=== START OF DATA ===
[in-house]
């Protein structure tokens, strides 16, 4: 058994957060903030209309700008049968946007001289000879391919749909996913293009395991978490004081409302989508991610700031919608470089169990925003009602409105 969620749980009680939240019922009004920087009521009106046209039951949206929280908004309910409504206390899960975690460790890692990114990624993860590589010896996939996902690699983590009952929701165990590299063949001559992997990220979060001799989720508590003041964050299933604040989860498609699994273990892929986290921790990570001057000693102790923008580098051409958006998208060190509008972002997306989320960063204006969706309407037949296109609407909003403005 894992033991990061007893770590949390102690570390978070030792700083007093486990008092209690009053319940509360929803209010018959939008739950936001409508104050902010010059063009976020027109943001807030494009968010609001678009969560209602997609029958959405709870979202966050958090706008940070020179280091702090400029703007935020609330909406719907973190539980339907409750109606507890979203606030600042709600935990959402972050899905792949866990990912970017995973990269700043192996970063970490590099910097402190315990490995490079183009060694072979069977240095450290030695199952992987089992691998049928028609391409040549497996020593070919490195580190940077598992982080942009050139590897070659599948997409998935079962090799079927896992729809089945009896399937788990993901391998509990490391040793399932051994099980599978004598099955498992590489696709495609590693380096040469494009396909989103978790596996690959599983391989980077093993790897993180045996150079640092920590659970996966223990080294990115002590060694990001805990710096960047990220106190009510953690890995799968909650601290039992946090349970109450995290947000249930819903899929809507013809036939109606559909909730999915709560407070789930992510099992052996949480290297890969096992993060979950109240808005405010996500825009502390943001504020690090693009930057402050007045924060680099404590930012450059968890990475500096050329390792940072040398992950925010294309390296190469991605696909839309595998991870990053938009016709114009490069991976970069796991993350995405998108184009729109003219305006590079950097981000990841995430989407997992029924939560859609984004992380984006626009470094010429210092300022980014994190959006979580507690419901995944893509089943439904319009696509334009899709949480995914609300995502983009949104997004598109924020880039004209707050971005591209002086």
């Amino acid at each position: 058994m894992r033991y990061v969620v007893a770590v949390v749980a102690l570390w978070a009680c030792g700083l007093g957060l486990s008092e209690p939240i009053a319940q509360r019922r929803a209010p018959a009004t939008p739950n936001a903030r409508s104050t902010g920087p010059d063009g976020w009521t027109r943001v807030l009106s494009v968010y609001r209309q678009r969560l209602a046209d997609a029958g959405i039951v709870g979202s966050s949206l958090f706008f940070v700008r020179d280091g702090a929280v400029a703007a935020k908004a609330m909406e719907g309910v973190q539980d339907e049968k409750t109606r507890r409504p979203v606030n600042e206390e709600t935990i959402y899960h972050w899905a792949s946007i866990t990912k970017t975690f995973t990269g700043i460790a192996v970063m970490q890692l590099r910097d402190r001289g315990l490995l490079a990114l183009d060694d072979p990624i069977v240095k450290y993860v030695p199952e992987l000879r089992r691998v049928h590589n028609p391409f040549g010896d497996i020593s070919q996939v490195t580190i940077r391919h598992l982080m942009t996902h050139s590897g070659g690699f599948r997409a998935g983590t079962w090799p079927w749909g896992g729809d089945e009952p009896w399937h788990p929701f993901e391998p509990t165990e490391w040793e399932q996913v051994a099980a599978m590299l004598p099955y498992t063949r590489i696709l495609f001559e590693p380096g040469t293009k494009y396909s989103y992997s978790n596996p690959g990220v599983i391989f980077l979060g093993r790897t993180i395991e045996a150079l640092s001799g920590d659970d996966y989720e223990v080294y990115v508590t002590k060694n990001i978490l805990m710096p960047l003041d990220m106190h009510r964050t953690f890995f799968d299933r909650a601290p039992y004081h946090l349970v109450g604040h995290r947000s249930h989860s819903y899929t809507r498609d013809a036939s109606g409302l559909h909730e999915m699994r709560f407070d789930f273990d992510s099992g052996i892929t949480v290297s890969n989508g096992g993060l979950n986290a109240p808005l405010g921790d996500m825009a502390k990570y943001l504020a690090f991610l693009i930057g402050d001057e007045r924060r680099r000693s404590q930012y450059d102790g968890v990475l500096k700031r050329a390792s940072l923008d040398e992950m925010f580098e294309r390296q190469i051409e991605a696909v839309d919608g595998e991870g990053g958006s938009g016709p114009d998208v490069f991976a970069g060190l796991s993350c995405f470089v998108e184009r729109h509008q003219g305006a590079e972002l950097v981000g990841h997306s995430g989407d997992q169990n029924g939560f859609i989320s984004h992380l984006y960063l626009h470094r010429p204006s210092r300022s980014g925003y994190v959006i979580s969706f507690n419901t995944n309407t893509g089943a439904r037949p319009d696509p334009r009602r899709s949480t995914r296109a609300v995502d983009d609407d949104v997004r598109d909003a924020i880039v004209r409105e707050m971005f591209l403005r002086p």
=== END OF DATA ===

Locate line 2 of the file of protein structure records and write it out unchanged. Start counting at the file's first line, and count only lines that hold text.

């Protein structure tokens, strides 16, 4: 058994957060903030209309700008049968946007001289000879391919749909996913293009395991978490004081409302989508991610700031919608470089169990925003009602409105 969620749980009680939240019922009004920087009521009106046209039951949206929280908004309910409504206390899960975690460790890692990114990624993860590589010896996939996902690699983590009952929701165990590299063949001559992997990220979060001799989720508590003041964050299933604040989860498609699994273990892929986290921790990570001057000693102790923008580098051409958006998208060190509008972002997306989320960063204006969706309407037949296109609407909003403005 894992033991990061007893770590949390102690570390978070030792700083007093486990008092209690009053319940509360929803209010018959939008739950936001409508104050902010010059063009976020027109943001807030494009968010609001678009969560209602997609029958959405709870979202966050958090706008940070020179280091702090400029703007935020609330909406719907973190539980339907409750109606507890979203606030600042709600935990959402972050899905792949866990990912970017995973990269700043192996970063970490590099910097402190315990490995490079183009060694072979069977240095450290030695199952992987089992691998049928028609391409040549497996020593070919490195580190940077598992982080942009050139590897070659599948997409998935079962090799079927896992729809089945009896399937788990993901391998509990490391040793399932051994099980599978004598099955498992590489696709495609590693380096040469494009396909989103978790596996690959599983391989980077093993790897993180045996150079640092920590659970996966223990080294990115002590060694990001805990710096960047990220106190009510953690890995799968909650601290039992946090349970109450995290947000249930819903899929809507013809036939109606559909909730999915709560407070789930992510099992052996949480290297890969096992993060979950109240808005405010996500825009502390943001504020690090693009930057402050007045924060680099404590930012450059968890990475500096050329390792940072040398992950925010294309390296190469991605696909839309595998991870990053938009016709114009490069991976970069796991993350995405998108184009729109003219305006590079950097981000990841995430989407997992029924939560859609984004992380984006626009470094010429210092300022980014994190959006979580507690419901995944893509089943439904319009696509334009899709949480995914609300995502983009949104997004598109924020880039004209707050971005591209002086």